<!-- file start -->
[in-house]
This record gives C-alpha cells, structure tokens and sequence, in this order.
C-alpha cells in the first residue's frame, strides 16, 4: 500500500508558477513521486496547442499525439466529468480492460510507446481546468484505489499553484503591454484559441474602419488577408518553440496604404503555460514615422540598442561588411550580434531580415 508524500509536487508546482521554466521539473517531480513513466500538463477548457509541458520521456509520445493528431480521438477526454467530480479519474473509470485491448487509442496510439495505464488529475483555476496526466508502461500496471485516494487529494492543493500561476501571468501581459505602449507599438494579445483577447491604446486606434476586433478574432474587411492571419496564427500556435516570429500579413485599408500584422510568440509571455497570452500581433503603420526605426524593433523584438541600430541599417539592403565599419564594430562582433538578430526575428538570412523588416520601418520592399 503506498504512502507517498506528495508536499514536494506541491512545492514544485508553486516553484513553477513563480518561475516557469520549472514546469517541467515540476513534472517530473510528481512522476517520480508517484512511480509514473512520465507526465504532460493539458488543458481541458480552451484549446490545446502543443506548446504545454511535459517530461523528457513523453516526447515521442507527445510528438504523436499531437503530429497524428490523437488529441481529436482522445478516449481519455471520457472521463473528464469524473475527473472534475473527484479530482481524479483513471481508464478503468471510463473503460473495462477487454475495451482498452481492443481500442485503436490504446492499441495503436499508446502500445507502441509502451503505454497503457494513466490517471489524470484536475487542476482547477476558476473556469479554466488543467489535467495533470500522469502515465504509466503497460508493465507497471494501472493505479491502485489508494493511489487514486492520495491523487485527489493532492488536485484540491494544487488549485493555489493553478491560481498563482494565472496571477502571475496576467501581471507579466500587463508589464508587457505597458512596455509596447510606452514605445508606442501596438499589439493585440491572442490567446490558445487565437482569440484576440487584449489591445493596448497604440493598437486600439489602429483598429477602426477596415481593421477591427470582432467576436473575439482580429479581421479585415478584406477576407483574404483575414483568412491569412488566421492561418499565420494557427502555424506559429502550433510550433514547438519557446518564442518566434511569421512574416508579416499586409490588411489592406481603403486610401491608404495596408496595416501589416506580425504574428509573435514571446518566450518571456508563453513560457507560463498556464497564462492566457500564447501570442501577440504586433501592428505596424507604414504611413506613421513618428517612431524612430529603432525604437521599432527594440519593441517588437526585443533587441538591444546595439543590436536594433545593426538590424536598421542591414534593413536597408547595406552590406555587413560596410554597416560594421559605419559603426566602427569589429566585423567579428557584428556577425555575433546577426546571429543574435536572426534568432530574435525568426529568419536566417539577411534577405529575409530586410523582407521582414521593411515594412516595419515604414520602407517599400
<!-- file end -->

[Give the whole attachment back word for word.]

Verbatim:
[in-house]
This record gives C-alpha cells, structure tokens and sequence, in this order.
C-alpha cells in the first residue's frame, strides 16, 4: 500500500508558477513521486496547442499525439466529468480492460510507446481546468484505489499553484503591454484559441474602419488577408518553440496604404503555460514615422540598442561588411550580434531580415 508524500509536487508546482521554466521539473517531480513513466500538463477548457509541458520521456509520445493528431480521438477526454467530480479519474473509470485491448487509442496510439495505464488529475483555476496526466508502461500496471485516494487529494492543493500561476501571468501581459505602449507599438494579445483577447491604446486606434476586433478574432474587411492571419496564427500556435516570429500579413485599408500584422510568440509571455497570452500581433503603420526605426524593433523584438541600430541599417539592403565599419564594430562582433538578430526575428538570412523588416520601418520592399 503506498504512502507517498506528495508536499514536494506541491512545492514544485508553486516553484513553477513563480518561475516557469520549472514546469517541467515540476513534472517530473510528481512522476517520480508517484512511480509514473512520465507526465504532460493539458488543458481541458480552451484549446490545446502543443506548446504545454511535459517530461523528457513523453516526447515521442507527445510528438504523436499531437503530429497524428490523437488529441481529436482522445478516449481519455471520457472521463473528464469524473475527473472534475473527484479530482481524479483513471481508464478503468471510463473503460473495462477487454475495451482498452481492443481500442485503436490504446492499441495503436499508446502500445507502441509502451503505454497503457494513466490517471489524470484536475487542476482547477476558476473556469479554466488543467489535467495533470500522469502515465504509466503497460508493465507497471494501472493505479491502485489508494493511489487514486492520495491523487485527489493532492488536485484540491494544487488549485493555489493553478491560481498563482494565472496571477502571475496576467501581471507579466500587463508589464508587457505597458512596455509596447510606452514605445508606442501596438499589439493585440491572442490567446490558445487565437482569440484576440487584449489591445493596448497604440493598437486600439489602429483598429477602426477596415481593421477591427470582432467576436473575439482580429479581421479585415478584406477576407483574404483575414483568412491569412488566421492561418499565420494557427502555424506559429502550433510550433514547438519557446518564442518566434511569421512574416508579416499586409490588411489592406481603403486610401491608404495596408496595416501589416506580425504574428509573435514571446518566450518571456508563453513560457507560463498556464497564462492566457500564447501570442501577440504586433501592428505596424507604414504611413506613421513618428517612431524612430529603432525604437521599432527594440519593441517588437526585443533587441538591444546595439543590436536594433545593426538590424536598421542591414534593413536597408547595406552590406555587413560596410554597416560594421559605419559603426566602427569589429566585423567579428557584428556577425555575433546577426546571429543574435536572426534568432530574435525568426529568419536566417539577411534577405529575409530586410523582407521582414521593411515594412516595419515604414520602407517599400